The benefits and risks of delivering customer service in the cloud

Cloud-based customer services platforms are growing at an exponential rate among businesses. As we begin to understand and embrace the potential of data analytics, organisations can analyse business performance, determine trends and transform the customer experience they offer.

However, while the reliability of the service is improving, there are still a number of security measures that should be considered when moving services to the cloud.

Here, we look at the potential benefits and pitfalls your business may face when delivering customer service in the cloud:

Potential benefits†

Service delivery:

Moving to the cloud shifts the focus from providing systems that allow you to deliver your services to simply delivering your services, ensuring a better service to customers. This is vital to improving your brand reputation and encouraging customer loyalty.

Reduction of servers:

Reducing the amount of servers your business relies on to deliver its services limits the risk you face if there is a power outage, internet dropout or even a natural disaster.

Fewer IT staff:

Employing a large IT team leaves you vulnerable to the risk of sickness and sudden departure as well as employee misconduct. Significant cost can also be incurred when new team members need to be retrained.

By limiting the number of in-house staff, your business continuity is better protected.

Multiple users:

When there are multiple users of a system it is tested through a significantly higher level of use. Sharing the infrastructure among more users not only reduces the cost to all, it also increases functionality.

Updates to functionality and security are also more frequent, which allows security holes to be close quickly and efficiently.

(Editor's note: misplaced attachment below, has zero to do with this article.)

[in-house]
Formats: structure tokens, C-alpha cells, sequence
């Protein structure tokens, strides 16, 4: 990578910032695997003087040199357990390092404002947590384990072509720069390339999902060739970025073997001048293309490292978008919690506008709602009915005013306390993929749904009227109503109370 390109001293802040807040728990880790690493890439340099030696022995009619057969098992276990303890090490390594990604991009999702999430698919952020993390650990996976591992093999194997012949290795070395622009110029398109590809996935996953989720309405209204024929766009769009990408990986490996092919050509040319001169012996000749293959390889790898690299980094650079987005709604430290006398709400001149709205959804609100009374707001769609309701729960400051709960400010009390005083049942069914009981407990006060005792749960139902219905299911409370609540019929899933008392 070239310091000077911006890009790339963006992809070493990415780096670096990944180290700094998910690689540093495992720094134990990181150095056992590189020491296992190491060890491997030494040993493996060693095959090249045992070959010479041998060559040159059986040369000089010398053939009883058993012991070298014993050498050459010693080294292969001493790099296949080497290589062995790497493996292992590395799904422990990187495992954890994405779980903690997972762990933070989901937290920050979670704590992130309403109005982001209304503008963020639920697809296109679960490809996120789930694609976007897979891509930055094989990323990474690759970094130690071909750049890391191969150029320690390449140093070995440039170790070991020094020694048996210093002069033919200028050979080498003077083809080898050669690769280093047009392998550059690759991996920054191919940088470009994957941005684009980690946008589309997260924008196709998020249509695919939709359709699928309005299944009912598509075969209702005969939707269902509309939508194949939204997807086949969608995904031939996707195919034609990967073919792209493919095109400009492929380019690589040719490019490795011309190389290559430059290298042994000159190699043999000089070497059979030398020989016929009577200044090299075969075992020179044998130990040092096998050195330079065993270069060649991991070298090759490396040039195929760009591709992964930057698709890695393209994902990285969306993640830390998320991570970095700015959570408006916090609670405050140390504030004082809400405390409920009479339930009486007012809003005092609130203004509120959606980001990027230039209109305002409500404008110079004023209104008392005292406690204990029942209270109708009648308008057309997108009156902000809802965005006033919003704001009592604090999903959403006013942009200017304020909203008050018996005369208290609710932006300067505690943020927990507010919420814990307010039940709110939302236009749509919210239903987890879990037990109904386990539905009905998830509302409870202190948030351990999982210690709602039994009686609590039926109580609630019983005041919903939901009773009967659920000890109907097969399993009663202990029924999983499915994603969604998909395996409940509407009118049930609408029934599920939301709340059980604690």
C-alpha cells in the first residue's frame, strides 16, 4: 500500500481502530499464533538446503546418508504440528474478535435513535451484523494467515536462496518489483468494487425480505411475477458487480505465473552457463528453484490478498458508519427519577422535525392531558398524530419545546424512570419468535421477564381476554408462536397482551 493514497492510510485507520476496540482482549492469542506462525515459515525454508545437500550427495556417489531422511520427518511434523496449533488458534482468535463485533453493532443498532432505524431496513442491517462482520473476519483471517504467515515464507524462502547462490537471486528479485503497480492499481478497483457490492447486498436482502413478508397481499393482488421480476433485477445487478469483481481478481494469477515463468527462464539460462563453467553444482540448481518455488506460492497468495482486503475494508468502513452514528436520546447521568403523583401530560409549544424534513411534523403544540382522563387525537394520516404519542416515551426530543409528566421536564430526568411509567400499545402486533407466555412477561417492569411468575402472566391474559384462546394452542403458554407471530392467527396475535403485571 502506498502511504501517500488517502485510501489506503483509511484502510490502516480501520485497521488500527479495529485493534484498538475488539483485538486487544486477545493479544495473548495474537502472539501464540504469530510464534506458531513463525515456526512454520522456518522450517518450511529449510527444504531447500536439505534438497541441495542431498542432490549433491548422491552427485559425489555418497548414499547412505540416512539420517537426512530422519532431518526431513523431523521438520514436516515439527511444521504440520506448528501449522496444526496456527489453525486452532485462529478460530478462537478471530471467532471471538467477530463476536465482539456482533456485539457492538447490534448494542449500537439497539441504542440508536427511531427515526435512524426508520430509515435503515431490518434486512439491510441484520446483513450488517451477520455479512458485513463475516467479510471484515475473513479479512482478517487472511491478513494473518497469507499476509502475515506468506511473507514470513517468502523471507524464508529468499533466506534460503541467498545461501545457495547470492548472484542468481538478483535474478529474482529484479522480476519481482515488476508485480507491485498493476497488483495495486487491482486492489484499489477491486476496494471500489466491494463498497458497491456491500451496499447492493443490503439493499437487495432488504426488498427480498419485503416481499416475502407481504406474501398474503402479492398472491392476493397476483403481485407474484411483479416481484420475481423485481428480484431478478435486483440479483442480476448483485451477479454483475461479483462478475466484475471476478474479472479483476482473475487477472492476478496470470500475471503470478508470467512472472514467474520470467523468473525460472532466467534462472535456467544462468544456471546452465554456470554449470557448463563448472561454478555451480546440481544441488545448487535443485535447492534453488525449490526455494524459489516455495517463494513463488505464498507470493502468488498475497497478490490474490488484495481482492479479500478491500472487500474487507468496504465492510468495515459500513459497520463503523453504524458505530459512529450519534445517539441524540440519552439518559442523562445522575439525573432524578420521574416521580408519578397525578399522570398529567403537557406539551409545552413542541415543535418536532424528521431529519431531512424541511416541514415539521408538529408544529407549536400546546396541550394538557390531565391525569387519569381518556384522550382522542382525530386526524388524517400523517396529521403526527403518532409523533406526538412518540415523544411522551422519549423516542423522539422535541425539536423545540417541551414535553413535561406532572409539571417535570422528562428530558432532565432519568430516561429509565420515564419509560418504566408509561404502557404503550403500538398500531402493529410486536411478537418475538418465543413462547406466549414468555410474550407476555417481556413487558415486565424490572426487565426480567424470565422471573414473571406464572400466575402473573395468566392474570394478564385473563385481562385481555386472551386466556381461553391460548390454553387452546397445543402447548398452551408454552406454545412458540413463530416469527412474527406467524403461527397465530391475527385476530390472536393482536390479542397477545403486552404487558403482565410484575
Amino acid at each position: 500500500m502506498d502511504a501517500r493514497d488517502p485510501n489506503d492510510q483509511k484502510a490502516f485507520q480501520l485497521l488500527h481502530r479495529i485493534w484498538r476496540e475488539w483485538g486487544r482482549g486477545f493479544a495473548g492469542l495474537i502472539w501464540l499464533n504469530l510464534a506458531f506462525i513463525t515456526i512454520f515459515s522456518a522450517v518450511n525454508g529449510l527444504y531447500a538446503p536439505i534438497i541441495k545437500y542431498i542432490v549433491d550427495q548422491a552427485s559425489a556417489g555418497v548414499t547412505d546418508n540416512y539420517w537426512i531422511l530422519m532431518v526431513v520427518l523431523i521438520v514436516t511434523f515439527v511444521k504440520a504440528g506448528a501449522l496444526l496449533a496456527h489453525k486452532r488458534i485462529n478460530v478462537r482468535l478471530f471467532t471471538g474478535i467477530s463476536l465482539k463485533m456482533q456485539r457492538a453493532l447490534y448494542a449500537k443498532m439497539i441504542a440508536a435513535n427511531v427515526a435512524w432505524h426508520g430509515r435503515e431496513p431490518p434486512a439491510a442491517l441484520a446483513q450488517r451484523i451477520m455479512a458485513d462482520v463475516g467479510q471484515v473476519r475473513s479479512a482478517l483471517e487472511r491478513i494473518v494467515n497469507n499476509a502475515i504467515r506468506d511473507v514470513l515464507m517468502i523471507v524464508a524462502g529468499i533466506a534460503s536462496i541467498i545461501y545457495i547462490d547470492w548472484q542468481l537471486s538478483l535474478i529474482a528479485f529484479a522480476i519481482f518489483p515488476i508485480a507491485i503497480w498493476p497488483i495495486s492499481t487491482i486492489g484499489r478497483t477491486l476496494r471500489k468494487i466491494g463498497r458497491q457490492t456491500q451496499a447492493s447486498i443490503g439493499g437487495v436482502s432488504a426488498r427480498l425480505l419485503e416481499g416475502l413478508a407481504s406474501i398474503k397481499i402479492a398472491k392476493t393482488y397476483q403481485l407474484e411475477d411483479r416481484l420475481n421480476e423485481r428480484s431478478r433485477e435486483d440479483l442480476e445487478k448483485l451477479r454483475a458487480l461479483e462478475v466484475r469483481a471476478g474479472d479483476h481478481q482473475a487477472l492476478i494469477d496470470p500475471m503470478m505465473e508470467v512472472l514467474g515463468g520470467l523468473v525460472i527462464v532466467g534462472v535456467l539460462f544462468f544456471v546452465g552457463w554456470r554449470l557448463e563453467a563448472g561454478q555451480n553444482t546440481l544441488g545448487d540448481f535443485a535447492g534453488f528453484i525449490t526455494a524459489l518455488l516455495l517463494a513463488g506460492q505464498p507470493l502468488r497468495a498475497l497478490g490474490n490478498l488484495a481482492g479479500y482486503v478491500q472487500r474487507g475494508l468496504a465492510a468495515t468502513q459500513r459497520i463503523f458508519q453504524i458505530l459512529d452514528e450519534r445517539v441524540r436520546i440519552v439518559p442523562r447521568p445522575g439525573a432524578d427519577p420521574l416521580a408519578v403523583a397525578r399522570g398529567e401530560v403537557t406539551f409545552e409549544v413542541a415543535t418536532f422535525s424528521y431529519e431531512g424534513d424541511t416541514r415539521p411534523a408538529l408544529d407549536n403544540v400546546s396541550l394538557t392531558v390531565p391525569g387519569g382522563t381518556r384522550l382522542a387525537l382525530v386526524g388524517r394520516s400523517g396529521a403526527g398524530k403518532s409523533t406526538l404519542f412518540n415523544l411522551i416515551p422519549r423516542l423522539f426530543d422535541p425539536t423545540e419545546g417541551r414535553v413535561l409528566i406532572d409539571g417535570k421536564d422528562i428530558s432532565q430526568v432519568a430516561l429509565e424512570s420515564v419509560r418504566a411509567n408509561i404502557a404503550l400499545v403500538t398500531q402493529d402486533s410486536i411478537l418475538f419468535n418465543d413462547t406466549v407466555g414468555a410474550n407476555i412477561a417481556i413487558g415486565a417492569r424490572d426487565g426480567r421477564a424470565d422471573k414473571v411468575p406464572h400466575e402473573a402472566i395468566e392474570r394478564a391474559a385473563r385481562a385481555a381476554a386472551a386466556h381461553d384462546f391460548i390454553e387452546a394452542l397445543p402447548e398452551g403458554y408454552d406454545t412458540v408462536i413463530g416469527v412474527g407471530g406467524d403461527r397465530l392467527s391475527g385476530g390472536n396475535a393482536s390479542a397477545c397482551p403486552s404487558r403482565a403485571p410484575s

Security:

Delegating security responsibility back to the vendor is attractive for some organisations, bringing peace of mind and reducing risk. More regular updates also means security will be constantly reviewed and improved, and ensures security gaps are closed more quickly.

Cost:

Investing in the cloud reduces IT costs. Fewer, larger capital outlays reduce the financial risk to the organisation and spend is spread across the life of the product.

Scalability:

The cloud is a scalable solution, both up and down in step with the conditions under which your organisation works. This reduces the risk of not being able to quickly react to customer needs and reduces the long-term financial burden when scaling back operations.

Potential Pitfalls

Internet:

If youíre planning on moving services to the cloud, ensuring you have a high-quality internet connection is vital. If this isnít prioritised, your business continuity could be at risk and the functionality of your site may be affected.

Loss of skill:

Although limiting the size of your IT team protects your business from certain risks (as discussed above), it does mean skills may be lost from your business.

It is worth looking at how valuable these skills are to your business and weighing up the benefits before making any decisions.

Increase in cost:

There is a potential increase in costs; in the short term if there are long gaps between replacing on-premise systems and in the long term if not entirely replacing your on-premise systems.

Storage can also be expensive, especially if moving from an on-premise data storage solution.

Customisation:

Although a move to the cloud will increase the flexibility your customers experience, it may mean a loss of customisation flexibility and a reduced ability to cater to very specific needs within your business.

Regulation:

You will need to understand how the cloud is related to the regulatory environment. Depending on the sector in which you operate, regulatory bodies might perceive the cloud as insecure.

Security:

Increased security is a benefit, but you are at the mercy of the cloud provider when it comes to answering security questions, for example for audit, writing tenders etc.

You might also need to understand data security principals relating to third parties, which might require additional training or auditing.

Ultimately there can be no abdication of responsibility; you will still have to vet credentials and monitor suppliers.

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